By Hutchison News, Oct. 25
Addition of Docking strengthens a ticket that will challenge Brownback
Whether enough Kansans will see the Democratic ticket for governor in 2014 as the dream team, who knows at this point. But it is the best ticket the Dems have fielded since Kathleen Sebelius - a popular governor who’s not so popular right now as secretary of Health and Human Services in the Obama administration - and Mark Parkinson.
Democratic candidate Paul Davis seemingly strengthened his bid for governor by making an early announcement on Tuesday of Wichita businesswoman Jill Docking as his running mate. The two did a four-city announcement tour in a school bus, reinforcing the point that public education will be one of their key issues in the 2014 campaign.
Davis alone is a solid candidate, a bright Lawrence lawyer who serves in the House as minority leader. Be that as it may, he doesn’t enjoy widespread name recognition across the state. His running mate, however, brings that to the ticket.
Docking is a career financial advisor and former chairwoman of the Kansas Board of Regents. She is the wife of former Lt. Gov. Tom Docking, son and grandson of two former governors. And, more importantly, she brings good ideas and a strong voice of her own to the race. Before Davis formally announced, Docking was speculated as the candidate to be on the top of the Democratic ticket.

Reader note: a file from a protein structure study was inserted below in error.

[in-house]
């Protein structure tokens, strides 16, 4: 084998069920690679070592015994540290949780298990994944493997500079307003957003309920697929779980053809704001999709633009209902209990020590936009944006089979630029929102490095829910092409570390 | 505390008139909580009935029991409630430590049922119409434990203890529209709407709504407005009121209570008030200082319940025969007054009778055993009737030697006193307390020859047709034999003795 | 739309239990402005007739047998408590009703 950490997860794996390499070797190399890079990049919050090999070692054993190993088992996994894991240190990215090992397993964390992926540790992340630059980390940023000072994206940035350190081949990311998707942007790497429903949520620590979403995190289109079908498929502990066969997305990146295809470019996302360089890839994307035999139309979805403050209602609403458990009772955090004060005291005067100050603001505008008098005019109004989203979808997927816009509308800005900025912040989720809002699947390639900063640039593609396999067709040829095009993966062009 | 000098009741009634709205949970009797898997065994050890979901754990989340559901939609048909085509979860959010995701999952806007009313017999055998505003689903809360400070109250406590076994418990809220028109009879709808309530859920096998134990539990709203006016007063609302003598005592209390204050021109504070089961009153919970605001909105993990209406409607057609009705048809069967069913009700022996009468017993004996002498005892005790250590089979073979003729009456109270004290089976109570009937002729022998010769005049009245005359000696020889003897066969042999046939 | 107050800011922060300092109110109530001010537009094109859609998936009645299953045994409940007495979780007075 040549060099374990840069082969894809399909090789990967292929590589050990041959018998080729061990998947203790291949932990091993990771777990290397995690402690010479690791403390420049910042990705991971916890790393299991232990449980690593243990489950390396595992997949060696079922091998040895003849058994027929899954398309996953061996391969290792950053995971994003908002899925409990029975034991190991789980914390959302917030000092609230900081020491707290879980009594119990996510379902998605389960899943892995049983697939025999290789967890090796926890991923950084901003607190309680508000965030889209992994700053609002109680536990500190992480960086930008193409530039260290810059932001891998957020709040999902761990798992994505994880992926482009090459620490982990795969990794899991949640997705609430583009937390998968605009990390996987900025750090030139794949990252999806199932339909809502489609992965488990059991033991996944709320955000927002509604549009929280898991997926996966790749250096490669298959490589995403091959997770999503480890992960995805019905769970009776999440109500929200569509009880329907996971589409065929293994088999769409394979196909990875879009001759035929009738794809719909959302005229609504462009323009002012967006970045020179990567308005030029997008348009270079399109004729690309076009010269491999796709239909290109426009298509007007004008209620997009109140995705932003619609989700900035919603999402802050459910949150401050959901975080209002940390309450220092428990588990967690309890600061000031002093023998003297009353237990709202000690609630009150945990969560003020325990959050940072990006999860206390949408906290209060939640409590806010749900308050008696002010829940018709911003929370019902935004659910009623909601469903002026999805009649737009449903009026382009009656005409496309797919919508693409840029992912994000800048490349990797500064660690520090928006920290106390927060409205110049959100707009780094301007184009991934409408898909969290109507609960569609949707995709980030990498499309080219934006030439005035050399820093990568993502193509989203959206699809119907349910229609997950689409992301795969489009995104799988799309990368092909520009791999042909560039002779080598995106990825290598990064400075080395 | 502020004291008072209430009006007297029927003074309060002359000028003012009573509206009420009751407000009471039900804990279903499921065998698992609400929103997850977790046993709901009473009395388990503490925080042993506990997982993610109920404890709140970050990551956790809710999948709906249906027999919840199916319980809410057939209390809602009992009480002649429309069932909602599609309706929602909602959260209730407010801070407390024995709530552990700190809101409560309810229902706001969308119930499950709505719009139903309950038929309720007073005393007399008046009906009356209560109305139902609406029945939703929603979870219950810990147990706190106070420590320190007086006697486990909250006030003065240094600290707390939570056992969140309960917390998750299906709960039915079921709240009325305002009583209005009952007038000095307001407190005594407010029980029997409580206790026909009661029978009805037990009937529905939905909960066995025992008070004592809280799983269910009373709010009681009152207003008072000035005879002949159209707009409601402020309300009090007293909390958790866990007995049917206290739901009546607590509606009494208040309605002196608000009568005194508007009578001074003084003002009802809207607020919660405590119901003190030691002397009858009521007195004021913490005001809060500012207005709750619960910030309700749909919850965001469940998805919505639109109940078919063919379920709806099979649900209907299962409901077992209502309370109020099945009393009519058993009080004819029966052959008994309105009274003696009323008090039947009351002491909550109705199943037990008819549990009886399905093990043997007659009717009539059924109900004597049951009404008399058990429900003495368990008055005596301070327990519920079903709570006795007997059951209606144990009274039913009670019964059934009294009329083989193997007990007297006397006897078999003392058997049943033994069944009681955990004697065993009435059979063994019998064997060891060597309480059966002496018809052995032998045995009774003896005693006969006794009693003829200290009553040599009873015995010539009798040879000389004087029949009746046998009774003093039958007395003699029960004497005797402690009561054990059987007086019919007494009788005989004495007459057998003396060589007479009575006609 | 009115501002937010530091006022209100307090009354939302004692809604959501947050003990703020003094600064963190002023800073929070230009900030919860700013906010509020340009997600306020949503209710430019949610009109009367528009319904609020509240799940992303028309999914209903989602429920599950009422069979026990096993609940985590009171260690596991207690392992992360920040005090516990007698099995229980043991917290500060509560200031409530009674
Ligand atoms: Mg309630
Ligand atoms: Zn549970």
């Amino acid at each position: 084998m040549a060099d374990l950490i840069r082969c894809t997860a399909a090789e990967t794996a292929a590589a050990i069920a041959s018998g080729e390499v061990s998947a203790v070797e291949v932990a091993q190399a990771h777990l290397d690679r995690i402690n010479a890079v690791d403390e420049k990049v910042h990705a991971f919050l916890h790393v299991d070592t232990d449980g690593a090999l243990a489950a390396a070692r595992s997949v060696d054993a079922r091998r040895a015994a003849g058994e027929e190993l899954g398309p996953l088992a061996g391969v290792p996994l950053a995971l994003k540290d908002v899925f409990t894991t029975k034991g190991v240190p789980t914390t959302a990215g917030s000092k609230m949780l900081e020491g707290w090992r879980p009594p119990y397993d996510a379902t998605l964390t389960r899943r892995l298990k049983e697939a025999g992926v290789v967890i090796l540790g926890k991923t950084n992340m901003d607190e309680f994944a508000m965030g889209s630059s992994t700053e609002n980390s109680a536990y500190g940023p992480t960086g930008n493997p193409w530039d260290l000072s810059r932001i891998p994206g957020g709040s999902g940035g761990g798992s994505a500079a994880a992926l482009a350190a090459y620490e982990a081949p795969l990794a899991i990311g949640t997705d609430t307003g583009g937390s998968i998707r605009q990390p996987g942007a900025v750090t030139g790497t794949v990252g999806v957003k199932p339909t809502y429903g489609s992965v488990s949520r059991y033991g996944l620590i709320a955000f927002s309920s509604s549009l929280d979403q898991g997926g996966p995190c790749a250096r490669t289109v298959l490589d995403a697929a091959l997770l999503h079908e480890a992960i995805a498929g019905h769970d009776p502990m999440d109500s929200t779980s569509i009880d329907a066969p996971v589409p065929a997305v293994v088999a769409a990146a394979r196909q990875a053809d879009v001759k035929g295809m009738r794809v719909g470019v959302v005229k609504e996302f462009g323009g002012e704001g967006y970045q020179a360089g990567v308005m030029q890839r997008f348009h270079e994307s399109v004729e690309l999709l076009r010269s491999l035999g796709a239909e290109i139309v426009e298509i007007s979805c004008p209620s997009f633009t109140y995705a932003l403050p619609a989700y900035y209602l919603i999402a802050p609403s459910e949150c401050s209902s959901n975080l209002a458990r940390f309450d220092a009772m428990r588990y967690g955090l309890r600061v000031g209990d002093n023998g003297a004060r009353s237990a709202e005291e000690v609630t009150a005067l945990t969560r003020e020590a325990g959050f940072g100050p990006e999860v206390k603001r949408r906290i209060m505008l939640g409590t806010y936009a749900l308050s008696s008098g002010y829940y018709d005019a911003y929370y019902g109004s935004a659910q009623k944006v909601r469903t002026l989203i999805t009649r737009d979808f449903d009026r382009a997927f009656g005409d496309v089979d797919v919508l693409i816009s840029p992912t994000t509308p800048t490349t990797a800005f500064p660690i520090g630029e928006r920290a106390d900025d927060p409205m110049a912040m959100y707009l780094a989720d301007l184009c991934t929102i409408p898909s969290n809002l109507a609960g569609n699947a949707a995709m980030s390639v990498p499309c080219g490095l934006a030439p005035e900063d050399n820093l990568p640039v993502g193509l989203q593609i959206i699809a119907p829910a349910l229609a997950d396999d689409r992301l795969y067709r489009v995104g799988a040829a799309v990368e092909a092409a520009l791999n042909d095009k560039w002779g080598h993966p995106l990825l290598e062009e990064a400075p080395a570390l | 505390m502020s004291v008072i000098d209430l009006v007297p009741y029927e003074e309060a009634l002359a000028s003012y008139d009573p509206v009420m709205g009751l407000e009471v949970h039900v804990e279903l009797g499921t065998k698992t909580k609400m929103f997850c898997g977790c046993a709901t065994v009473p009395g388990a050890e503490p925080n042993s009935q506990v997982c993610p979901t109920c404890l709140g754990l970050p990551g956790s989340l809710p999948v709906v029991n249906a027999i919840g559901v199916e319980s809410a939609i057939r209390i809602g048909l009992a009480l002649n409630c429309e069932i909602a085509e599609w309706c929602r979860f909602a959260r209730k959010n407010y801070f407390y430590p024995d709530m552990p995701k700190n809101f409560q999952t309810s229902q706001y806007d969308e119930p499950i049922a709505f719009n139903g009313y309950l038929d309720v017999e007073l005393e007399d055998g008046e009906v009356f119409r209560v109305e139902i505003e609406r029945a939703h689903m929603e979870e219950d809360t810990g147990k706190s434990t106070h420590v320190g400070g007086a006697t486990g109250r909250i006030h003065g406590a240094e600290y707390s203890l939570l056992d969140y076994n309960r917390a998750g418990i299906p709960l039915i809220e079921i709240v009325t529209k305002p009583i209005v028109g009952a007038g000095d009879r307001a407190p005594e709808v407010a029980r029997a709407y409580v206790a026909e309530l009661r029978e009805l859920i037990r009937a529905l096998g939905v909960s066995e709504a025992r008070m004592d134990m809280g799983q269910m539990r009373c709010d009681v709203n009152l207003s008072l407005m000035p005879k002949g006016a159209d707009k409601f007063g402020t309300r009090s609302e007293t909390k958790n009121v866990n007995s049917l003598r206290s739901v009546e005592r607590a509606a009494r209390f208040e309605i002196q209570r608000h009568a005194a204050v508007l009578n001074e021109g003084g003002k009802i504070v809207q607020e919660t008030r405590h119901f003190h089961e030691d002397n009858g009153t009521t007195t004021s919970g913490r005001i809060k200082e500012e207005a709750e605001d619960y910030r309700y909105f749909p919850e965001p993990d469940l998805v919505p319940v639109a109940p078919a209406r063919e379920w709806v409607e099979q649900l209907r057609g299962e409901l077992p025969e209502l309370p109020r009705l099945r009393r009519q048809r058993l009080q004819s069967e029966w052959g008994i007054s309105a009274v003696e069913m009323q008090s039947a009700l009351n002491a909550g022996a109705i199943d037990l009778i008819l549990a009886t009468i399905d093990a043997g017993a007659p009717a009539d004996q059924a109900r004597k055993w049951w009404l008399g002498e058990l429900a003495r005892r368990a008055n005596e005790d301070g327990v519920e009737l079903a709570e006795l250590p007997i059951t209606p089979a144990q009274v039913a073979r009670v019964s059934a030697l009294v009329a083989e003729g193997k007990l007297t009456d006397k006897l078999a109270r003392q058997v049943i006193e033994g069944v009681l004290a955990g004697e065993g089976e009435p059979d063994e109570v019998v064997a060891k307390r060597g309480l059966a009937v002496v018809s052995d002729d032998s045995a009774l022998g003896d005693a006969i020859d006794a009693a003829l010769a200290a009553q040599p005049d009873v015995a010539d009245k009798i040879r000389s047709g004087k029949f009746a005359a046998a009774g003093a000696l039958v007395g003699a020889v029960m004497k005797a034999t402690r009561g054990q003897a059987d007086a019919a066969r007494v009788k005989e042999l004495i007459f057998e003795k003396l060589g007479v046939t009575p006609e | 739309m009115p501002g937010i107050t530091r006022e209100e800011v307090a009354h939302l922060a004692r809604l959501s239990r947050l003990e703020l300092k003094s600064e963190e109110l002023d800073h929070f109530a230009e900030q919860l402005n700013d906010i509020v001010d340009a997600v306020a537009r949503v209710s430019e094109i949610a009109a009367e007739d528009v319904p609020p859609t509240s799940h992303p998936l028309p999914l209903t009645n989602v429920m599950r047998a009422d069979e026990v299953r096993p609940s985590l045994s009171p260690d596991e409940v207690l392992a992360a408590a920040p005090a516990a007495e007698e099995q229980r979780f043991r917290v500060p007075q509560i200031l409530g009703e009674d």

They will run aggressively against incumbent Gov. Sam Brownback, the reformist Republican who has plenty of positions they can attack - namely a tax plan that has eliminated income taxes for business owners and shifted more burden to the poor and middle class, and a correspondingly frugal state budget for public education and social services.
The Democrats think Brownback is vulnerable, and the latest Survey USA poll shows that he has a 58-percent disapproval rating among Kansans. And in the first gubernatorial race polling since Docking joined the Davis ticket, Survey USA showed the Democrats ahead of Brownback and Jeff Colyer 43% to 39%
In any event, some of Brownback’s policies have been controversial, and the Democrats finally have fielded a ticket that at least ought to make re-election a challenge for the Republican in a decidedly red state. And if Kansas voters tune out the campaign television commercials long enough to listen to the debate, they should discover they have a clearly different philosophical choice for governor in the November election next year.